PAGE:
Use this URL to cite or link to this record in EThOS: http://ethos.bl.uk/OrderDetails.do?uin=uk.bl.ethos.656386
Title: Environmental impact assessment and optimization of urban energy systems
Author: Papaioannou, Nicole
Awarding Body: Imperial College London
Current Institution: Imperial College London
Date of Award: 2013
Availability of Full Text:
Access from EThOS:
Full text unavailable from EThOS. Please try the link below.
Access from Institution:
Abstract:
Over the last century, the world has witnessed rapidly increasing urbanization trends. Consequently, the urban governments of this époque require the measure and monitoring of their cities' expansion, as well as the impacts that this development has on the environment, the economy and the society. The energy sector in particular, plays a determining role in maintaining acceptable conditions in all these domains. The concept of sustainable development appears to combine a number of disciplines, which assess it in different manners. This research attempts to show how a combination of methods can provide further insight to a city's energy system. More specifically, the concepts of life cycle assessment and mixed-integer optimization are brought together and applied to a hypothetical urban energy systems case study looking at three different environmental impacts: global warming potential, resource depletion and air quality. The model chooses the types of energy technologies that are most suitable when aiming to minimize each environmental impact, showing that a carefully selected energy systems design can perhaps achieve lower overall environmental impact within an urban area. Life cycle assessment, material flow analysis and ecological footprint methodologies are further performed on two case studies: a UK eco-town and the city of Toronto. Five energy technology scenarios are compared based on these environmental impact assessment methodologies and conclusions drawn as to which scenario achieves the lowest values. Attention is drawn to stakeholder involvement and how interpretation of environmental impact is 'vulnerable' depending to which priorities are set.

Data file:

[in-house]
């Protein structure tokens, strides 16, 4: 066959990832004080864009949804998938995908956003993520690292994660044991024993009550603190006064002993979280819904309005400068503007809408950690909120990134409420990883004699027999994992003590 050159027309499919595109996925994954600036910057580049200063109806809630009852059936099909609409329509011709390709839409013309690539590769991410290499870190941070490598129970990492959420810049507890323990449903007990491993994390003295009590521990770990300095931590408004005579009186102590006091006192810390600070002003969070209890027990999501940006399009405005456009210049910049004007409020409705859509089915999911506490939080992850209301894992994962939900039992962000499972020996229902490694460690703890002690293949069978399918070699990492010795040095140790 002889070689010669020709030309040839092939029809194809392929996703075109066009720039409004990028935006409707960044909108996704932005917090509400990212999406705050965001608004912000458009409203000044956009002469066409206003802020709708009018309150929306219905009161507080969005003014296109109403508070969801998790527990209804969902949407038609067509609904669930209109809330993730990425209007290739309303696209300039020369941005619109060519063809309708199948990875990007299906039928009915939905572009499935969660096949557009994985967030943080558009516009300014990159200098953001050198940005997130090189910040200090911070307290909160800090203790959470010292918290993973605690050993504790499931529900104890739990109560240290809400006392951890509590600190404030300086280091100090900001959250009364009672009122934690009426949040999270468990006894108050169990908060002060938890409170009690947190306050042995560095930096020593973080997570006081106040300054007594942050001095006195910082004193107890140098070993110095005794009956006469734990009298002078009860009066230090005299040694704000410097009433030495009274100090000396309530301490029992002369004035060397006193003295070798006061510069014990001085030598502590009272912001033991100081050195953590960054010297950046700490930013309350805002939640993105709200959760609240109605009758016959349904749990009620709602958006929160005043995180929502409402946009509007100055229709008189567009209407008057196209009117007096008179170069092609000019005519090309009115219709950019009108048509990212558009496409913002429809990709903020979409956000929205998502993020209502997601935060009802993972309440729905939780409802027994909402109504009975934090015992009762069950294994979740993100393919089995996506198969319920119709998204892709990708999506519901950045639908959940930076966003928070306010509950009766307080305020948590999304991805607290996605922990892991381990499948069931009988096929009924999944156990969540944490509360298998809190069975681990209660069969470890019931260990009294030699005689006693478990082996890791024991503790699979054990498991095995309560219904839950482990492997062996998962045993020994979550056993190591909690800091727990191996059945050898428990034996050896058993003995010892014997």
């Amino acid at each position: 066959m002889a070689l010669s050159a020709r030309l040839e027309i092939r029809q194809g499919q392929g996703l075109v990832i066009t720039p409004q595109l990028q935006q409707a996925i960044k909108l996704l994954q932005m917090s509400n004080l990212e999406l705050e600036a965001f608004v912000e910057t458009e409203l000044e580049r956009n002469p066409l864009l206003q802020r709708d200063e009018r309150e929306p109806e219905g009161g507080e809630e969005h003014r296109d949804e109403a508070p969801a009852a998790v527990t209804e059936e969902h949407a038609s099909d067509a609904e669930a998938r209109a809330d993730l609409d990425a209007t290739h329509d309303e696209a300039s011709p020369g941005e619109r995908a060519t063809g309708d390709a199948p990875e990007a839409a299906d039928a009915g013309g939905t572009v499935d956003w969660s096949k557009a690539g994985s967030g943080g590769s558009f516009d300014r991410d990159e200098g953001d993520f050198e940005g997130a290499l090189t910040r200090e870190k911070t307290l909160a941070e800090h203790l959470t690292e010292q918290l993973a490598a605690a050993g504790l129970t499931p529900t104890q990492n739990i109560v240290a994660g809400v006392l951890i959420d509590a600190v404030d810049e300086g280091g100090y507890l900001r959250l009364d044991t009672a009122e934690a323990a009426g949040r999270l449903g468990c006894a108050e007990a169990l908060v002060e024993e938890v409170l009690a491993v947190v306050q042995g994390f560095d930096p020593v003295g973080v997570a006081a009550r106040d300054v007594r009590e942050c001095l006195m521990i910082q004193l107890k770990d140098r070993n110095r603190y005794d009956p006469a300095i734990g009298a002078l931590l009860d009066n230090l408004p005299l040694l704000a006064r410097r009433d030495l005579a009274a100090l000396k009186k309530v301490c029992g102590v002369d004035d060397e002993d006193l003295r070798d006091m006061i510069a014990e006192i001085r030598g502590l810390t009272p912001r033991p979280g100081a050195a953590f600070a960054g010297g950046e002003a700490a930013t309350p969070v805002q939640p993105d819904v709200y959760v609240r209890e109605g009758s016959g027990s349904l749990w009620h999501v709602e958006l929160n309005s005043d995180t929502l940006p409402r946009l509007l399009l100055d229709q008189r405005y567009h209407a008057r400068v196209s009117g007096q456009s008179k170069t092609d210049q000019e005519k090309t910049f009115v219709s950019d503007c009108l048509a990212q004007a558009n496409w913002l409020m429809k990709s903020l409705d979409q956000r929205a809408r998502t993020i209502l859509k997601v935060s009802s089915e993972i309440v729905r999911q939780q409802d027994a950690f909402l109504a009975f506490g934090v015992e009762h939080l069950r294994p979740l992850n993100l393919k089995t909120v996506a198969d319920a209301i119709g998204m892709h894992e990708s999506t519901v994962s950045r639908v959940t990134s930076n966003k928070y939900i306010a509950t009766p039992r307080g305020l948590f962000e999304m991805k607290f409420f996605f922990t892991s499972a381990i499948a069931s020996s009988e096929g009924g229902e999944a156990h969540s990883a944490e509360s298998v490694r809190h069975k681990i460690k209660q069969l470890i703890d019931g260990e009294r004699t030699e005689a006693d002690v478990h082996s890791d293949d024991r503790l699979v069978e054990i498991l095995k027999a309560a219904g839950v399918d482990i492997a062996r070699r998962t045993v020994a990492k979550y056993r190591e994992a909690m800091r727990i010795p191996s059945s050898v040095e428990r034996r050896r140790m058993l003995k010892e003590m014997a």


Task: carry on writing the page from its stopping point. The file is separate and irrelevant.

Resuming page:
Supervisor: Shah, Nilay Sponsor: Engineering and Physical Sciences Research Council
Qualification Name: Thesis (Ph.D.) Qualification Level: Doctoral
EThOS ID: uk.bl.ethos.656386  DOI: Not available
Share: